New Delhi: Nearly 33 per cent of people, specially the younger generation that has grown up in a digital world, care more for their smartphones over engaging with individuals they love and India tops the list with 47 per cent, a report said on Saturday.
The study by telecommunications company Motorola, which is developed in partnership with Nancy Etcoff — expert in ‘Mind-Brain Behaviour and the Science of Happiness’, from Harvard University, said: “We, as a generation, are losing control of our lives.”
“Over half of the respondents (53 per cent) described their smartphones as their best friend and companion. India tops the chart with 65 per cent,” the study, issued by the independent research company Ipsos, noted.
Motorola defines phone-life balance as the desire to have a technology to support lives without becoming the center of it.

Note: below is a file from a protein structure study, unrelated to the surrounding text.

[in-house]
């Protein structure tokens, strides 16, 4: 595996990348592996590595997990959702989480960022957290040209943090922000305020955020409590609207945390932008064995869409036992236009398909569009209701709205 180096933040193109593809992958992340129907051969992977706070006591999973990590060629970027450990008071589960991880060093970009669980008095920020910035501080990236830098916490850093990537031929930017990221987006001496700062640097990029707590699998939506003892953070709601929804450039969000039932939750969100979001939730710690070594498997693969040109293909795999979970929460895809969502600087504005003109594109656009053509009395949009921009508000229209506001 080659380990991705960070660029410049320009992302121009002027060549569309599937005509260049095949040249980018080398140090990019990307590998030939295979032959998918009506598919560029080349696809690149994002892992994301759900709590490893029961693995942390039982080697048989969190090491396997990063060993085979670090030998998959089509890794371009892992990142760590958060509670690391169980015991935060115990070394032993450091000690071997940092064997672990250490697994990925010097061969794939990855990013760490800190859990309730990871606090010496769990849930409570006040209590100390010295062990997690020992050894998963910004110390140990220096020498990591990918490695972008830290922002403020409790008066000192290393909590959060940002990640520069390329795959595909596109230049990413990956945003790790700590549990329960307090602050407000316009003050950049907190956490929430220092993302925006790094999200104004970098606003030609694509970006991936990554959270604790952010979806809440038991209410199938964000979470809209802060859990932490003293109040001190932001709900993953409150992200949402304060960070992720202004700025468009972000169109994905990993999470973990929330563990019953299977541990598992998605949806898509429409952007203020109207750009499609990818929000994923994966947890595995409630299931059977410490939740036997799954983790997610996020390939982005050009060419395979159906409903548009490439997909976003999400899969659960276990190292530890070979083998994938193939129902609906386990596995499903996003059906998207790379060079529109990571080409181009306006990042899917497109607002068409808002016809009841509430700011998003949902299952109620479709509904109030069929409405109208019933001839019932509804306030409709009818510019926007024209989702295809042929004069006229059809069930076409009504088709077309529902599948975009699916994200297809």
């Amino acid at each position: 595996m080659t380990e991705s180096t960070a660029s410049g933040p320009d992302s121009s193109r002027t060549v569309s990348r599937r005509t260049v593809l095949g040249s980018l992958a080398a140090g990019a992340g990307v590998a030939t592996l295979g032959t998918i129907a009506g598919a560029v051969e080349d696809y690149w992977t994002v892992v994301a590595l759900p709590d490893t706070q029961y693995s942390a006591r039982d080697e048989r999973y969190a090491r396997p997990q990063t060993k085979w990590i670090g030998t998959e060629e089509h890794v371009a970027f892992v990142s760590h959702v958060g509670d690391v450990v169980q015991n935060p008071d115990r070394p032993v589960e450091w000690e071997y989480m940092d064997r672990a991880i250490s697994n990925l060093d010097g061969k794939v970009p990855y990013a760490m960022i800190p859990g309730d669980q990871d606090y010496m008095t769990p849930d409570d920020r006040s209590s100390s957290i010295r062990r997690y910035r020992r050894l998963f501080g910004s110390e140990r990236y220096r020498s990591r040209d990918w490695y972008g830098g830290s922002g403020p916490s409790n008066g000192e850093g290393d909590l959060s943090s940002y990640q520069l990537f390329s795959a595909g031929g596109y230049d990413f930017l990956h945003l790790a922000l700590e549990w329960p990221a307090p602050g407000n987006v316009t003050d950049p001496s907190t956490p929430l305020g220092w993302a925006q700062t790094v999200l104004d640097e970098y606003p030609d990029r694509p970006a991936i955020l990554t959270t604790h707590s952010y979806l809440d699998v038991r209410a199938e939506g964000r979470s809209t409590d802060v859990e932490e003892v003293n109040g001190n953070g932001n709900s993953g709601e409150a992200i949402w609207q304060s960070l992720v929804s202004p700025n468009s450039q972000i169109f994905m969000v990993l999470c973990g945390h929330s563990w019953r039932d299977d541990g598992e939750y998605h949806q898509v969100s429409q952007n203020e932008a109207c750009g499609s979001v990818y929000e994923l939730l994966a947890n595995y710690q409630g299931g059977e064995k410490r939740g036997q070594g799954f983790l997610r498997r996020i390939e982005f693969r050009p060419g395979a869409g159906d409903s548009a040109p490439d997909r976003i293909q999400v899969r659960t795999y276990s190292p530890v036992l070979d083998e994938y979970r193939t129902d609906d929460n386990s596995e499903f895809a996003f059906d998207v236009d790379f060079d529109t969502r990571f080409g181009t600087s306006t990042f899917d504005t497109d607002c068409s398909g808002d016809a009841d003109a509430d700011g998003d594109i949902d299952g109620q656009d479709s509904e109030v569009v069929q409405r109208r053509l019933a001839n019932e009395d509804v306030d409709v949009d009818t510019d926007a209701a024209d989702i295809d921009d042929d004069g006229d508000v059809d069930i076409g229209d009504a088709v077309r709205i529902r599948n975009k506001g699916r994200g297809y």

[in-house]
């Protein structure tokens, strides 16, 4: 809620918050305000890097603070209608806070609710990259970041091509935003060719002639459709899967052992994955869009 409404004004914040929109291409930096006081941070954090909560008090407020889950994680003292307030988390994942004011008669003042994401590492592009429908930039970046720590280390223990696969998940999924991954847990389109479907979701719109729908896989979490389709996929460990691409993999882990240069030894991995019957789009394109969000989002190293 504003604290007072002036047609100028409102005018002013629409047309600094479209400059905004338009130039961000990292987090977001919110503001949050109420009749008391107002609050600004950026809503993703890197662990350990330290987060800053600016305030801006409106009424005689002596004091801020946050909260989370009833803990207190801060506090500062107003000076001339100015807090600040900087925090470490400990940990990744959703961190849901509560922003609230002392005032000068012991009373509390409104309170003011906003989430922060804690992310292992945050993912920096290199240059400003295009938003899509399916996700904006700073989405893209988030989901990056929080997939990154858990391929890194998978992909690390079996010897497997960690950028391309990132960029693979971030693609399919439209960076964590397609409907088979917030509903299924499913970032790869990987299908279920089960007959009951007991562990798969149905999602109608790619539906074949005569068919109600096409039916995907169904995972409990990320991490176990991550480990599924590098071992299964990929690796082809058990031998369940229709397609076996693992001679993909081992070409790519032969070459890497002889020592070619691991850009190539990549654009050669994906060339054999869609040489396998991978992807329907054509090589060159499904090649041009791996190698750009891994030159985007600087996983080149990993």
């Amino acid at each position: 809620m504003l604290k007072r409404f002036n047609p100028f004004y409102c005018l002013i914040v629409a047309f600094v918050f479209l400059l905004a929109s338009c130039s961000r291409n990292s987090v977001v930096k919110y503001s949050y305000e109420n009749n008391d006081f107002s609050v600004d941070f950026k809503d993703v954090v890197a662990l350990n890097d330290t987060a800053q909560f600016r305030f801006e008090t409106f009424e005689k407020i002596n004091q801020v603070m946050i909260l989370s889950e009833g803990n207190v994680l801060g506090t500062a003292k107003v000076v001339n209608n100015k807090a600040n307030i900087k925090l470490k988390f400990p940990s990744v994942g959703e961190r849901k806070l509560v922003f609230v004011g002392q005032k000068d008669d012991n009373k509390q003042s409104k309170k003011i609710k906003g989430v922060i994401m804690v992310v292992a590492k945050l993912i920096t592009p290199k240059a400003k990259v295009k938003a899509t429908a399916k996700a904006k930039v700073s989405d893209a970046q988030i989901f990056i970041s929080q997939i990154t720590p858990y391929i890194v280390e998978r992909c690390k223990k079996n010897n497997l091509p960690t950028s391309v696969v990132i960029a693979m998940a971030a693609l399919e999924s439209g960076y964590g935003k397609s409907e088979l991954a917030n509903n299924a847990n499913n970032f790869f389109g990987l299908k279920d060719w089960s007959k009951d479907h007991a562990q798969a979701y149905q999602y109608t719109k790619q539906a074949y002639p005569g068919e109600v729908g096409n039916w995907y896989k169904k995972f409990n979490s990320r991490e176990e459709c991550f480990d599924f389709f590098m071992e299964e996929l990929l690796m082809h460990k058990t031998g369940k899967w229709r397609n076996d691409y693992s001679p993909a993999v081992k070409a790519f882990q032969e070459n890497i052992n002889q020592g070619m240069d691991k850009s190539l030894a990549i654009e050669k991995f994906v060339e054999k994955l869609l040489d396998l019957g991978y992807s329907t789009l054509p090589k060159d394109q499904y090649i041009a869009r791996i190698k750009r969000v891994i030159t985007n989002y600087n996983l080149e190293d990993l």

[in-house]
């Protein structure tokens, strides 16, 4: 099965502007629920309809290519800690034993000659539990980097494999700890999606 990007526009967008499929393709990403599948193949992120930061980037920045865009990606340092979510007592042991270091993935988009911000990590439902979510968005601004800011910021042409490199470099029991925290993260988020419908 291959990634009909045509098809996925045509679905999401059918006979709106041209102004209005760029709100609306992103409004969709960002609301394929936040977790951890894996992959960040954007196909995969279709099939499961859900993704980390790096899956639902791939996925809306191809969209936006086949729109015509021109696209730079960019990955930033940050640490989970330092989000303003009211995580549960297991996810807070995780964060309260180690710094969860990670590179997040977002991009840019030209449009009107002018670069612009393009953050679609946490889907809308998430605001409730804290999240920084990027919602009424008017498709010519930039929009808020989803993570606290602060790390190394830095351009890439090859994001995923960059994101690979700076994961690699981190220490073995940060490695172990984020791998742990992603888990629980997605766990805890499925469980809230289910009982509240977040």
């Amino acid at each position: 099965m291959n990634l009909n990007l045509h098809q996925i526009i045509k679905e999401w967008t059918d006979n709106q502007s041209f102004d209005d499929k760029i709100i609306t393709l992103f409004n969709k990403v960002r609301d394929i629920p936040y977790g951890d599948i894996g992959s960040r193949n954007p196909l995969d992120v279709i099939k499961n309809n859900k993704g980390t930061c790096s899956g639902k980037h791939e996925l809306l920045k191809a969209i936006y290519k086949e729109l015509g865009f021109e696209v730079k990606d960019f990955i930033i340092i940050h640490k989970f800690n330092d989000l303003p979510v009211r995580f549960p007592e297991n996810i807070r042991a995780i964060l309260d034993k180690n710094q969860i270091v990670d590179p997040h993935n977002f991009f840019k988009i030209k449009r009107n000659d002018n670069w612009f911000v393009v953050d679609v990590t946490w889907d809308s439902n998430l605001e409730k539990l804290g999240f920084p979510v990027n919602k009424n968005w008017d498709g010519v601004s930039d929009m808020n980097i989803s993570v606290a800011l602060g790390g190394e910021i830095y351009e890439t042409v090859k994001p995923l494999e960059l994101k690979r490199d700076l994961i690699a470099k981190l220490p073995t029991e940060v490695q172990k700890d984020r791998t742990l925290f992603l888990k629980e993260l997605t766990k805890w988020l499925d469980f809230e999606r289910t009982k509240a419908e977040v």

The study pinpointed key problematic smartphone behaviours that impacted people’s relationships with others and themselves.
“Approximately 50 per cent people agreed that they check their phone more often than they would like and nearly 44 per cent felt compelled to perpetually check their phones. India figures at the top with 65 per cent and 57 per cent respectively,” the study found.
Almost 35 per cent of the respondents agreed that they are spending too much time using their phones with 44 per cent of them belonging to Gen Z — people who were born from the mid 1990s to the early 2000s.
India figures at the top with 48 per cent and 55 per cent respectively.
Further to this, 53 per cent Indians said that they would be happier if they spent less time on their smartphones.
Nearly, 65 per cent people panic when they think they have lost their smartphone.
“India stands at the top in emotional overdependence of phone with 77 per cent of respondents admitting that they panic when they lose their phone,” the study said.
Even while not using their smartphones, 46 per cent Indians were thinking about using it the next time that they get a chance to check their devices.